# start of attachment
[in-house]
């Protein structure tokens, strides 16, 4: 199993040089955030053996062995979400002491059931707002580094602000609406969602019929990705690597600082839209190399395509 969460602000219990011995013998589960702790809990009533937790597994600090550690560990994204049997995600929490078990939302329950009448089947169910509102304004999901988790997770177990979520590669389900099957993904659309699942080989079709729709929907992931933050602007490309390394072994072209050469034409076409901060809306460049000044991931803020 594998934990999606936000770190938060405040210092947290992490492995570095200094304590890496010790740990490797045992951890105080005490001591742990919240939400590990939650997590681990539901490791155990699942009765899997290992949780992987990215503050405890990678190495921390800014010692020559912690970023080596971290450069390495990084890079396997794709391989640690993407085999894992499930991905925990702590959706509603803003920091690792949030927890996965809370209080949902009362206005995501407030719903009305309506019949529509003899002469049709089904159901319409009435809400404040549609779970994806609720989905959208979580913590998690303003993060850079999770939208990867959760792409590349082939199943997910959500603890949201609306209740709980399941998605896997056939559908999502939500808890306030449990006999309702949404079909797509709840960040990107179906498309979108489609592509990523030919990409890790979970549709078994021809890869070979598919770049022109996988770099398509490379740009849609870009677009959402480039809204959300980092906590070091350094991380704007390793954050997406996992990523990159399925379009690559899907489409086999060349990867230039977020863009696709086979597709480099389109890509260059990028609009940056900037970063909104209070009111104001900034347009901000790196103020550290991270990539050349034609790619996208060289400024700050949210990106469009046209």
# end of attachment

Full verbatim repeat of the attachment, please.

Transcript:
[in-house]
């Protein structure tokens, strides 16, 4: 199993040089955030053996062995979400002491059931707002580094602000609406969602019929990705690597600082839209190399395509 969460602000219990011995013998589960702790809990009533937790597994600090550690560990994204049997995600929490078990939302329950009448089947169910509102304004999901988790997770177990979520590669389900099957993904659309699942080989079709729709929907992931933050602007490309390394072994072209050469034409076409901060809306460049000044991931803020 594998934990999606936000770190938060405040210092947290992490492995570095200094304590890496010790740990490797045992951890105080005490001591742990919240939400590990939650997590681990539901490791155990699942009765899997290992949780992987990215503050405890990678190495921390800014010692020559912690970023080596971290450069390495990084890079396997794709391989640690993407085999894992499930991905925990702590959706509603803003920091690792949030927890996965809370209080949902009362206005995501407030719903009305309506019949529509003899002469049709089904159901319409009435809400404040549609779970994806609720989905959208979580913590998690303003993060850079999770939208990867959760792409590349082939199943997910959500603890949201609306209740709980399941998605896997056939559908999502939500808890306030449990006999309702949404079909797509709840960040990107179906498309979108489609592509990523030919990409890790979970549709078994021809890869070979598919770049022109996988770099398509490379740009849609870009677009959402480039809204959300980092906590070091350094991380704007390793954050997406996992990523990159399925379009690559899907489409086999060349990867230039977020863009696709086979597709480099389109890509260059990028609009940056900037970063909104209070009111104001900034347009901000790196103020550290991270990539050349034609790619996208060289400024700050949210990106469009046209």